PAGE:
According to the New England Journal Review, the solution is to inform the people of the actual truth to where their money is being used by insurance companies. The added cost of illness, medical bills and prescription drugs accounts for half of all U.S. bankruptcies, making it the highest in the world. Other industrialized nations spend less on nationwide health care, and the citizens are guaranteed to have coverage for life. They have more superior access to care than we do in our system. According to the Physicians for a National Health Program the solution to this madness is to replace all the private insurance companies and create a single-payer public program- “Medicare for All – saving more than $350 billion per year, enough new money to provide guaranteed comprehensive health benefits for all”. With the added surplus we can finally get the right start. (New England Journal of Medicine, 2003)
Our privatized system shows its inefficiency from the start when compared to that of Canada’s. As shown on The Canadian Institute for Health Information, “In contrast to the roughly 20 percent overhead of insurance companies, Canada’s single-payer program runs for 1 percent overhead.” Canada promotes this efficient work through a medical profession with a self-governing College of Physicians and Surgeons. The licensing physicians are responsible for setting practice standards, educating and disciplining its members. In America many companies play favoritism with the healthy and profitable patients, over the elderly and sick. Health care has always demonstrated a foundation that vividly displays a full, joyful quality of life. Our American constitution was created to represent all our citizens regardless of their backgrounds. Health care is a standard human right that should be paid for all citizens, not a privilege to be indulged by the affluent. A single-payer national health insurance program would promise access to high-quality and complete health care for all Americans. These savings allow universal coverage for a much cheaper price. (http://secure.cihi.ca/cihiweb)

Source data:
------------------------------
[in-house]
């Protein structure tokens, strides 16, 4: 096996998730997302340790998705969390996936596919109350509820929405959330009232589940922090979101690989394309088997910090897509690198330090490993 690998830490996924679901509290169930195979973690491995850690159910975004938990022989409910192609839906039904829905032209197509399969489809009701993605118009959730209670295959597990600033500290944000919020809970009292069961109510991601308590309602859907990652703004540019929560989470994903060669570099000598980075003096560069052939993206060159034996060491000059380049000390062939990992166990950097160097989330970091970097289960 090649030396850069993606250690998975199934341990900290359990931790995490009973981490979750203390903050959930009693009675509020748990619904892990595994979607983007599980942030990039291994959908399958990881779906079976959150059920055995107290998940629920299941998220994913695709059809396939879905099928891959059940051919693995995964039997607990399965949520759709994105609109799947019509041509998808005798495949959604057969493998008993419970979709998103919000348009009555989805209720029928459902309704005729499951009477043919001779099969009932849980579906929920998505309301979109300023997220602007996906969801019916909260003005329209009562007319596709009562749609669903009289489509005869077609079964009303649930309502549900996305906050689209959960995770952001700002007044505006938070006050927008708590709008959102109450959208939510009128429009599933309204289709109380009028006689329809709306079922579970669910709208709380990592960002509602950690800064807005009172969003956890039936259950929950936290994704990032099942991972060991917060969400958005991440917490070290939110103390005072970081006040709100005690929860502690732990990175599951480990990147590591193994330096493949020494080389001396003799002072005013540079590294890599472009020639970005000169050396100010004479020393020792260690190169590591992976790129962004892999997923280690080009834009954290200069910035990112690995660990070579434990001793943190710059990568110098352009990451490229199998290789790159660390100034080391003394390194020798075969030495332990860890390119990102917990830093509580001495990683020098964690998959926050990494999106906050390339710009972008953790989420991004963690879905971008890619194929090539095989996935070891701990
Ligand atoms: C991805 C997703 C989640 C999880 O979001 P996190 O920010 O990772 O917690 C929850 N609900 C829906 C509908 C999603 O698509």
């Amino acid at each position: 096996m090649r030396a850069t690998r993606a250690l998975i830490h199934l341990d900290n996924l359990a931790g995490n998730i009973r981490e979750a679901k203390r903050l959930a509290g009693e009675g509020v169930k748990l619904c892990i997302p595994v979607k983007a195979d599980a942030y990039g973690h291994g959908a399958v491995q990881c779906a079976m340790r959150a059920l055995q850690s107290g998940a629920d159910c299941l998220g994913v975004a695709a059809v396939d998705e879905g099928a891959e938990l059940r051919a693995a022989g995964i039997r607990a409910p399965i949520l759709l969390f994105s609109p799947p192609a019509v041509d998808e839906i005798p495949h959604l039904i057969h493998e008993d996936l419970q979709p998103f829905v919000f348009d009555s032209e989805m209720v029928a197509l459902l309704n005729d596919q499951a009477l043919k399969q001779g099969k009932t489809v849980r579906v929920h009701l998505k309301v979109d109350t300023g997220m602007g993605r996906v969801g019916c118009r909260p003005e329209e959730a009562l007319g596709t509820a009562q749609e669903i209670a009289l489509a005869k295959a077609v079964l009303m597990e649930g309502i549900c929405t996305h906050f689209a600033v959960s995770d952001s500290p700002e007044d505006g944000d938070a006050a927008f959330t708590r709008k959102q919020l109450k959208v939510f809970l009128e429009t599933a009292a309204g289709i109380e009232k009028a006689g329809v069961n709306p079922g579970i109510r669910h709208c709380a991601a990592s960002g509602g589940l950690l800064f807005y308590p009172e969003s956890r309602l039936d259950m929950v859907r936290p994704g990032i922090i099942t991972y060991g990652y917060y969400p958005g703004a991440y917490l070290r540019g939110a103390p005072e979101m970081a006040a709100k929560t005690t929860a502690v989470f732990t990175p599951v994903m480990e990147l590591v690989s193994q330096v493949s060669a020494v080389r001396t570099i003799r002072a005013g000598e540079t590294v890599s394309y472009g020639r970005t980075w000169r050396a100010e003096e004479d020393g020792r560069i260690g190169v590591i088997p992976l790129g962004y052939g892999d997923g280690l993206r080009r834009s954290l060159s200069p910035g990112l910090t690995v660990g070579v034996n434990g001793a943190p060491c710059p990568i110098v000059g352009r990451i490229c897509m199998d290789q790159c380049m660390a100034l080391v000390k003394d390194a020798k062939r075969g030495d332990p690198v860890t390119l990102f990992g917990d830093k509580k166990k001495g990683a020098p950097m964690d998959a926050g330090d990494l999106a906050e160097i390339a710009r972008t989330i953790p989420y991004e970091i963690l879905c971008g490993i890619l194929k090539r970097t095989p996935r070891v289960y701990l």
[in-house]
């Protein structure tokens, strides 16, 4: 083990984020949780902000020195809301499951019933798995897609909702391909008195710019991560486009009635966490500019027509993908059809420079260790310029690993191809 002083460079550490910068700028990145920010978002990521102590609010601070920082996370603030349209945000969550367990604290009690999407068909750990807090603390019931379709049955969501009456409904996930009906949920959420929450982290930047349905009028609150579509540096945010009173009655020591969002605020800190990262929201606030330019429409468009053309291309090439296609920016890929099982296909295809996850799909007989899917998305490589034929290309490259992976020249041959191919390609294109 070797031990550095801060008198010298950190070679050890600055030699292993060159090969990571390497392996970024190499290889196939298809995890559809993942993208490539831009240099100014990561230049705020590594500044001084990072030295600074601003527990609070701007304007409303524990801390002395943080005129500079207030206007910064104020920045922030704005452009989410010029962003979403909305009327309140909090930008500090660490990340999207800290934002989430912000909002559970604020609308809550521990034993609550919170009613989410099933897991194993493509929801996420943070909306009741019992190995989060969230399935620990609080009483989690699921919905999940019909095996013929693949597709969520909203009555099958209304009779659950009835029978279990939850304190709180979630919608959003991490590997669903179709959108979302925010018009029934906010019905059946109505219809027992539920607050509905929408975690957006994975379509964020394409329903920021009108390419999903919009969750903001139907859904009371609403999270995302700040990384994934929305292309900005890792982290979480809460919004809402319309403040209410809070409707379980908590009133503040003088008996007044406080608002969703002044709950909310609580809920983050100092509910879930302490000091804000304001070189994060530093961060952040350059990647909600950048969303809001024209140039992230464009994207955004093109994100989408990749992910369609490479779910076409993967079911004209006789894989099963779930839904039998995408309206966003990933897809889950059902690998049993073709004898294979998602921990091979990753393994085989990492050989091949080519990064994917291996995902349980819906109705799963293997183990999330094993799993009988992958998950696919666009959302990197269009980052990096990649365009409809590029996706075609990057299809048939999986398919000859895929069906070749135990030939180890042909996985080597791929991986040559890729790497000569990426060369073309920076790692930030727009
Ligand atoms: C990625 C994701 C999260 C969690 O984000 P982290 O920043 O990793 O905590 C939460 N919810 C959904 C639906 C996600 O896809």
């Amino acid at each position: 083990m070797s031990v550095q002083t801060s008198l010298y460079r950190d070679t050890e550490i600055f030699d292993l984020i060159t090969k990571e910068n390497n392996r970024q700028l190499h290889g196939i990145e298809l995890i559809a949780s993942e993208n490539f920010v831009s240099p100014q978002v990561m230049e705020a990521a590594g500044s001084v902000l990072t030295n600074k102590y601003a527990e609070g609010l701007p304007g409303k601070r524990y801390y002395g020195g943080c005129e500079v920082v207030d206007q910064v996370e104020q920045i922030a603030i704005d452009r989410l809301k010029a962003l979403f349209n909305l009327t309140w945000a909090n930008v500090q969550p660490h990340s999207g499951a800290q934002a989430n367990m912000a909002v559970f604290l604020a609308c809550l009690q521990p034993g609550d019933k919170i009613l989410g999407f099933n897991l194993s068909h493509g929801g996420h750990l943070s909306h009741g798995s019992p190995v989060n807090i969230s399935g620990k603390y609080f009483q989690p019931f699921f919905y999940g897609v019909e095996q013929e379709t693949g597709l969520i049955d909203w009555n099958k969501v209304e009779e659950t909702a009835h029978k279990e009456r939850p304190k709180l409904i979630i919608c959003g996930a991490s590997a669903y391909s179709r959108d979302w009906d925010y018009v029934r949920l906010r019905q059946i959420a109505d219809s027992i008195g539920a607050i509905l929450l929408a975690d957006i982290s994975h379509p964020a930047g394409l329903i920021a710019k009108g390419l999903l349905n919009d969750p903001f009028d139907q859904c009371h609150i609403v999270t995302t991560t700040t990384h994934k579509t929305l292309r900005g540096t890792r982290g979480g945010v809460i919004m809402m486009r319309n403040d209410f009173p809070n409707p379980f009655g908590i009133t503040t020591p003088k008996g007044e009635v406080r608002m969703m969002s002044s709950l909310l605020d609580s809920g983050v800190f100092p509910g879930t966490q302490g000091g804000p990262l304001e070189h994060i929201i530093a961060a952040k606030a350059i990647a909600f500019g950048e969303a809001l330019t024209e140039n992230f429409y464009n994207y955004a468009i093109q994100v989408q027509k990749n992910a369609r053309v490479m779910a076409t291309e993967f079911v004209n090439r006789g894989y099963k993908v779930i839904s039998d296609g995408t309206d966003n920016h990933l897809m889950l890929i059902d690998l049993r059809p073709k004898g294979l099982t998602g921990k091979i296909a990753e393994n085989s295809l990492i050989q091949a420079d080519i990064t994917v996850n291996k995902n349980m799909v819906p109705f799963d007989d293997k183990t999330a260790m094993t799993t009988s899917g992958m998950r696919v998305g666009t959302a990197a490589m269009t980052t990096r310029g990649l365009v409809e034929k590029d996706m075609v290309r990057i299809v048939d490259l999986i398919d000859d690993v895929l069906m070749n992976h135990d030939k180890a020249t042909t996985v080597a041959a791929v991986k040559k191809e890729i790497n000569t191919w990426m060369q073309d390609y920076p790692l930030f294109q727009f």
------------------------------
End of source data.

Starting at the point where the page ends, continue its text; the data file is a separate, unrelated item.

I recall a time when my mother’s union the Teachers Federation was involved in disagreements over health benefits for the past 10 years. Universal coverage is the most logical step to defuse this debatable issue, providing independent benefits regardless of employment status, by allowing business greater flexibility in whom they want to hire.